For those who aren’t aware, the NUS Zone conferences are billed as events to steer policy of the Union in the run up to the annual conference and shape the political dialogue within its democratic structures. In fact, the conversations are one way, from the leadership to those assembled in front of them, and the ability of individuals to seriously influence policy are negated by the undemocratic nature of the event. Whilst this is not unexpected – it is important to set this premise to put into context the rest of the post.
The event therefore for the Left is little more than an opportunity to sound out the leadership on the activities of the Union and speak with Sabbatical officers around the country – particularly now about the 21.11.12 national demonstration.
It is clear that there is a feeling of disorientation within the student movement since the defeat of 2010. This is clear in campuses across the UK where students are pressurized by the prospect of student debt, the necessity of a ‘good’ degree (2:1 or 1st) and Universities stressing graduate ‘employability’. The effect of this is to accentuate competition between students and weaken the bonds of solidarity between them.
This disorientation stretches even to the Left – students who became activists in 2010 notice most keenly that the level of struggle is much lower and without a vote to use as a signpost their responses range from demoralisation to ultra-leftism. So what does that mean for the movement?
The NUS leadership and the demonstration
From the experience of Manchester last week, it is clear that NUS has spent the summer and first weeks of term attempting in vain to quieten dissent – both from the Unions on the right, who are as against the national demonstration as they were in annual conference, and those on the left who feel that the demonstration, and particularly its slogan fail to fulfill the mandate passed at conference.
NUS is not in a position to either provide political leadership for the demonstration, nor put its organisational weight behind the further action post-demo which is so important. The perspective of the leadership at the Manchester conference can be summed up in short: ‘Students are angry, education is under attack but NUS has neither the political ability or will to defend education. We need a demonstration of 10,000 who will glibly shuffle through London, go home and lead soft campaigns “in the community” and become the door knockers for Labour in 2015′.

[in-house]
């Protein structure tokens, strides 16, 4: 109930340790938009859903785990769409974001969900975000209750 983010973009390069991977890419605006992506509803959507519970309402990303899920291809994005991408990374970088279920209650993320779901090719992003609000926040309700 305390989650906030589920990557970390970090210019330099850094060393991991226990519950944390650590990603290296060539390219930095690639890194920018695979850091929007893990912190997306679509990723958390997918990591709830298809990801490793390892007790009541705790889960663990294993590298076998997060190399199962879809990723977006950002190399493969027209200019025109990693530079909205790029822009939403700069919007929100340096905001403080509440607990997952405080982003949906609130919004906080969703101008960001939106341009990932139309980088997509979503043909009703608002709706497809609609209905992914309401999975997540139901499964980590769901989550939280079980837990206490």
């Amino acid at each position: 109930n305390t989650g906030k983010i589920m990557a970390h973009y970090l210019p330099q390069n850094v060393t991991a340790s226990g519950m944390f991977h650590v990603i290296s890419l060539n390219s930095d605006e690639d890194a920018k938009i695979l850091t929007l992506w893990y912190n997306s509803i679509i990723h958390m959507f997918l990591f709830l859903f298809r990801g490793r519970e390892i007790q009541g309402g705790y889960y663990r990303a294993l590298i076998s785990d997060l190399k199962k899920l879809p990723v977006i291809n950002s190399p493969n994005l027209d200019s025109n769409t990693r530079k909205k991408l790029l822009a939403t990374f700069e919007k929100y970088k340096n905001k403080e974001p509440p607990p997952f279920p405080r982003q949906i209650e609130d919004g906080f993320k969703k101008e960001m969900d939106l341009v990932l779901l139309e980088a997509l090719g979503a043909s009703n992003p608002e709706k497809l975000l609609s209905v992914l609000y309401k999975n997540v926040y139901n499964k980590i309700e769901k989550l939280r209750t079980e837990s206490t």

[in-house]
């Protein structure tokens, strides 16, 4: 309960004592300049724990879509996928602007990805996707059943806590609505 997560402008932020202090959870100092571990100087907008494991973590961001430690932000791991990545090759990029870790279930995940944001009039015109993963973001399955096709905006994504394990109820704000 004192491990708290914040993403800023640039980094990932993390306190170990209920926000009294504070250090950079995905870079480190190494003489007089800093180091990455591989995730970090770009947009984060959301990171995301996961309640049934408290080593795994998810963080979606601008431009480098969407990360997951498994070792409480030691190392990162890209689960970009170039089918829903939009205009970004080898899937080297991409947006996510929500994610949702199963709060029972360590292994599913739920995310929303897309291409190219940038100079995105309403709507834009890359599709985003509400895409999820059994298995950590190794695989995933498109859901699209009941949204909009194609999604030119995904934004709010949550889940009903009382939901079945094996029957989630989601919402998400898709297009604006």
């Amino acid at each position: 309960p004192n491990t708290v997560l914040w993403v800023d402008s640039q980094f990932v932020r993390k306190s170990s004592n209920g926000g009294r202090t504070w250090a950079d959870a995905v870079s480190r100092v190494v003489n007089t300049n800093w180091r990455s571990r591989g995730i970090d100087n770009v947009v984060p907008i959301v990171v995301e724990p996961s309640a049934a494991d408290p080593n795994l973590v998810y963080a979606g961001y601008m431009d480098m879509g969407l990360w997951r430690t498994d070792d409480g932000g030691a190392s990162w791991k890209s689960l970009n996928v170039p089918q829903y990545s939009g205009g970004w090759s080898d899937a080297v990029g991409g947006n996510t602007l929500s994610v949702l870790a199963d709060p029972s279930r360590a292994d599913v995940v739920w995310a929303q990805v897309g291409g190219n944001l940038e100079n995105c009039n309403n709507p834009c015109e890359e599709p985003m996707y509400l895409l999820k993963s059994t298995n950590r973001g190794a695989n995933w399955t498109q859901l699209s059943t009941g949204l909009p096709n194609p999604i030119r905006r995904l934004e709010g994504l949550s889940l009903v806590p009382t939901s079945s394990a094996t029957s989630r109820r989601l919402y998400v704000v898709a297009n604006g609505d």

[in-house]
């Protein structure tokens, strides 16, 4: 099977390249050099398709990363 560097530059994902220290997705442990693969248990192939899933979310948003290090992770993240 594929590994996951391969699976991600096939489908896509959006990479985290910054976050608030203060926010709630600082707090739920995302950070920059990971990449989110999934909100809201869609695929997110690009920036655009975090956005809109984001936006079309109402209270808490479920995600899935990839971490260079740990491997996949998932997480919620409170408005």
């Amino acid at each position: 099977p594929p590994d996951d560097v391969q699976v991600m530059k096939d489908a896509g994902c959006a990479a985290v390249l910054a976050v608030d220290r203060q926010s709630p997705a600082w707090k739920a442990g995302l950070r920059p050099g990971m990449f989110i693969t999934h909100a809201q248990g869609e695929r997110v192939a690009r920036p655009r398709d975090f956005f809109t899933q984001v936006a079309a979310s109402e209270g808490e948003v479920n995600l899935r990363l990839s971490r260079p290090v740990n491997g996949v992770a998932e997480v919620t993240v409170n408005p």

NUS wants a small demonstration as a stick with which to beat the left. It would for the leadership prove to the student movement that the tactics of the street and the strike, as shown most brilliantly in Quebec, are not applicable to the UK. This bankruptcy of the NUS, especially with the ‘Quebec model’ looming large will reignite the arguments for a new campaigning national students union, like that of CLASSE. So what are our tasks and do we have the capability to live up to them?
Tasks of the left
The NUS at the Zone Conference was fixated on the idea of ‘public value’ – how does our movement and our Union theorise the idea of Universities as a public good? This is clearly a step forward. The language used by both NUS and other Sabbatical officers shows a shift toward the rejection of marketisation of education and uses many of the rhetorical flourishes of the left.
Despite this shift, it is clear that what NUS lacks is the political capability and will to lead a defence of education on the basis of these values. It cannot again be in the situation of 2010 where the movement nearly moved outside of its control. Sabbatical officers and activists are invited to discuss the ideological avenues of what education would look like as a public good, but not crucially how to fight for it and win.